QSFer J. Alan Veerkamp has a new MM sci fi book out:
Costa McQuillen has escaped from Earth, where being para-human—a Pariah—with tech empathic abilities is illegal, and marks him for extermination. Arrogant and standoffish, Costa is unable to trust anyone but is willing to risk everyone’s safety in his desperate effort to reach the planet Omoikane. His best solution, gaining passage on board the Santa Claus.
Arbor Kittering is the crew’s newest coding tech. Having spent a short time in prison for data hacking and falsifying government files, the Santa Claus is his last chance at a new start—if he can decipher the strange malfunctions plaguing the ship.
Eugene “Priest” Jones, the Santa Claus’s Head Pilot, is a bit of a scoundrel. Perpetually single, Priest is attracted to Costa and Arbor. In truth, he’d like to have both, but it’s clear even his grifting and gambling skills can’t make that happen.
Now as they all travel together, it appears Priest needs to make a choice before it’s too late as each of their lives intertwine with potentially dangerous and deadly consequences.
One lucky winner will receive a $10.00 NineStar Press Gift Code!
The darkness reminded him somehow of being an unborn child—as if one could remember such a thing—floating weightless, enveloped by warmth. What would anyone give to fall back into such a simple existence, removed of all need beyond instinctual thought? What a fortunate nine months it would be. A wonderful life, sleeping and cared for inside the womb, never requiring a voice. All before anyone could teach a soul to love or hate, or something or someone was unwanted.
Is that what was happening here? Had he somehow regressed back before his own infancy? The pangs of jealousy he was experiencing told him no. Sadly, no.
He felt like he’d been slumbering for such a long time, and very, very gradually he started to wake. Threads of logical coherence tickled his thoughts in the dark. It was not a welcome sensation, and he fought to avoid it. Why couldn’t he go back into the lovely silence?
Envy for the ignorance of the unborn rolled through him. How unfair it was to have the innocence of being sequestered and never hearing the taunts of children or comprehending the cries of the intolerant taken away from him. If only he had never heard slurs of hatred or understood what defined a second-class citizen.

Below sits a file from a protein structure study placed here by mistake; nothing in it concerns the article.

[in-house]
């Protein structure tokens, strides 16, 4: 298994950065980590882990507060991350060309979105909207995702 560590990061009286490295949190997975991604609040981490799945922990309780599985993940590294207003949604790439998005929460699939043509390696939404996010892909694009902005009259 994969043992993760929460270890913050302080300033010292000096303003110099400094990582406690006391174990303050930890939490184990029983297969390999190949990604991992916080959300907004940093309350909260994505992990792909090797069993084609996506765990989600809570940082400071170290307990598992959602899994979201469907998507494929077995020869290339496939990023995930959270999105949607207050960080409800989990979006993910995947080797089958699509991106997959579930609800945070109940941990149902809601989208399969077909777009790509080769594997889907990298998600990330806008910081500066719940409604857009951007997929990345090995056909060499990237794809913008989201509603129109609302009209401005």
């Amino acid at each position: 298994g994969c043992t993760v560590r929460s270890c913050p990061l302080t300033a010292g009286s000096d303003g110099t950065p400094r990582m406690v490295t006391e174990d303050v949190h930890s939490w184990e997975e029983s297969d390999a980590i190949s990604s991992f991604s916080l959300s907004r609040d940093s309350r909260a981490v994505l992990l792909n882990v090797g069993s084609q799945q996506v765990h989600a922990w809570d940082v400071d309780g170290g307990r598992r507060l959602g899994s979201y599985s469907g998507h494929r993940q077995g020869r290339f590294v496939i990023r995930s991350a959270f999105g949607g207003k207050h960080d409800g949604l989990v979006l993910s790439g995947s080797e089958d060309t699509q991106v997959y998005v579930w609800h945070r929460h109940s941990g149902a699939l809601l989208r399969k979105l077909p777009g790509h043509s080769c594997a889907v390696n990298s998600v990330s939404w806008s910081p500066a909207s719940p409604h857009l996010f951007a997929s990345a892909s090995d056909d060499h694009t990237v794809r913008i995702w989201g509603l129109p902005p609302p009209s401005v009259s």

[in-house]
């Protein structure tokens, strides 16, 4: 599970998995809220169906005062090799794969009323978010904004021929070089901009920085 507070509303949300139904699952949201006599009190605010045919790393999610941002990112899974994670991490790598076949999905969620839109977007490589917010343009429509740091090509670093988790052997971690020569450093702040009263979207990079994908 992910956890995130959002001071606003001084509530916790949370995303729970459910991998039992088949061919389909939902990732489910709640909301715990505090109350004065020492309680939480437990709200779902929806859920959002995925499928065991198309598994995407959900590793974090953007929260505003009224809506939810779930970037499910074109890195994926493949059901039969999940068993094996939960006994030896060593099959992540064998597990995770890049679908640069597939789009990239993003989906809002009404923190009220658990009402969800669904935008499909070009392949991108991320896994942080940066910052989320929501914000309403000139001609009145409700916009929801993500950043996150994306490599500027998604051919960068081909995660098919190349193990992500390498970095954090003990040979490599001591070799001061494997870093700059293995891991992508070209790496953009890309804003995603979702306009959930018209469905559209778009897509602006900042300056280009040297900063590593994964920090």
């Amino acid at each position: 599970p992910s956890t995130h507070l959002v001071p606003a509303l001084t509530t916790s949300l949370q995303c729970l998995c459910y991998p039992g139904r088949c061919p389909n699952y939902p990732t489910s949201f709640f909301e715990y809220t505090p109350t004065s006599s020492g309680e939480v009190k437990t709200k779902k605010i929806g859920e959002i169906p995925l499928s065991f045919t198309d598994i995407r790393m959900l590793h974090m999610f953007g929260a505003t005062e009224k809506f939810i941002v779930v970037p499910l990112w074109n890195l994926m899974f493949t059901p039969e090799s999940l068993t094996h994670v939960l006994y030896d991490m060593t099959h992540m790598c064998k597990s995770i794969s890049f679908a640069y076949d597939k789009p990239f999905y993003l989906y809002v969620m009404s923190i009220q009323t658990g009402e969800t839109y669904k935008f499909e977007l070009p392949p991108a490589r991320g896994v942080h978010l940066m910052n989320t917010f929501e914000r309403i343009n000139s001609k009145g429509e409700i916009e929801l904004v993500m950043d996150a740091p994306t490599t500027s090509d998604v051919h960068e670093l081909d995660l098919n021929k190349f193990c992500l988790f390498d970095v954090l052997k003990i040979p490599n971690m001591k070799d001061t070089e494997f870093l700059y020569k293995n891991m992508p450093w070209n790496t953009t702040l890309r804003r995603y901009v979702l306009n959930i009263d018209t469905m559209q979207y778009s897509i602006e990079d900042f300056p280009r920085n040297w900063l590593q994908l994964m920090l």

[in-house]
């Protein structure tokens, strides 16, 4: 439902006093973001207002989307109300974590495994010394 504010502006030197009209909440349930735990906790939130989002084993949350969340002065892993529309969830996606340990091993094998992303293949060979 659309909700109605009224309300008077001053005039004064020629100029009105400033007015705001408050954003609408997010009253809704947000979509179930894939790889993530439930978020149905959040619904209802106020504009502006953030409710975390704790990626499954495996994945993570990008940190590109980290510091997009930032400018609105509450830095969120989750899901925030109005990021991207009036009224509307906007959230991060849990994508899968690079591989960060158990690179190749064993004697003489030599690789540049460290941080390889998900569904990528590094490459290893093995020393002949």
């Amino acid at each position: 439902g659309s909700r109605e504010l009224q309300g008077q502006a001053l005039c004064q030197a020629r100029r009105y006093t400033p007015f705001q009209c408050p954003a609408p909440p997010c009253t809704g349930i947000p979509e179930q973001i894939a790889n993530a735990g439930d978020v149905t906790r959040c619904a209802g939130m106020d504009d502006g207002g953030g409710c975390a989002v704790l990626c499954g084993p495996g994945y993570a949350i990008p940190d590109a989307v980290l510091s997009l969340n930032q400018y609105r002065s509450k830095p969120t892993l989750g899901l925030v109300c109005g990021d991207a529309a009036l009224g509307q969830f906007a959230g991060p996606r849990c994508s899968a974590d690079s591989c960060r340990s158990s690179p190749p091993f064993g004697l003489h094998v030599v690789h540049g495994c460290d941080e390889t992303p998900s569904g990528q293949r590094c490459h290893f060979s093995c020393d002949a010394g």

What was that sound? Could it be a faint heartbeat in the distant void? It sounded brash and unnatural, refusing to lull him back to sleep like the soothing cadence of a mother’s pulse.
Like a child, he wanted nothing more than to stay safe and warm, but like in every instance, someone always forced a person into the painful light and cold of reality. The darkness parted above him with a soft mechanical hiss. The warmth bled away, making him want to cry.
Daring to open his foggy eyes, he squinted in the artificial light. A woman in a white coat hovered over him.
“Welcome back to the real world. Can you tell me your name?”
His voice was dry and raspy, and he had to concentrate to answer her correctly. “Costa…Costa McQuillen.”
“Good. Your stats are looking healthy.” A warm smile graced the young woman as she read over the flat scanner in her hand.
Focusing was becoming easier. He found himself undressed, lying back in comfort, some kind of foam bedding molded around him. It held him effortlessly, but its touch was delicate, tricking his senses into thinking he was floating. Several small pieces of equipment were attached to his body, taunting him with their hidden binary code. She touched one piece of technology and looked back to the miniature screen she carried.
“Are you a doctor?” Costa asked.
“Yes, I am.” A small frisson of panic lanced him. He wasn’t about to lie back and allow her to poke and prod him. The doctor placed a hand on Costa’s shoulder as he started to rise, holding him in place with little effort. “Hold on. Don’t sit up right away. You’ll be a little disoriented for a bit. That’s normal for a five-year hypersleep.”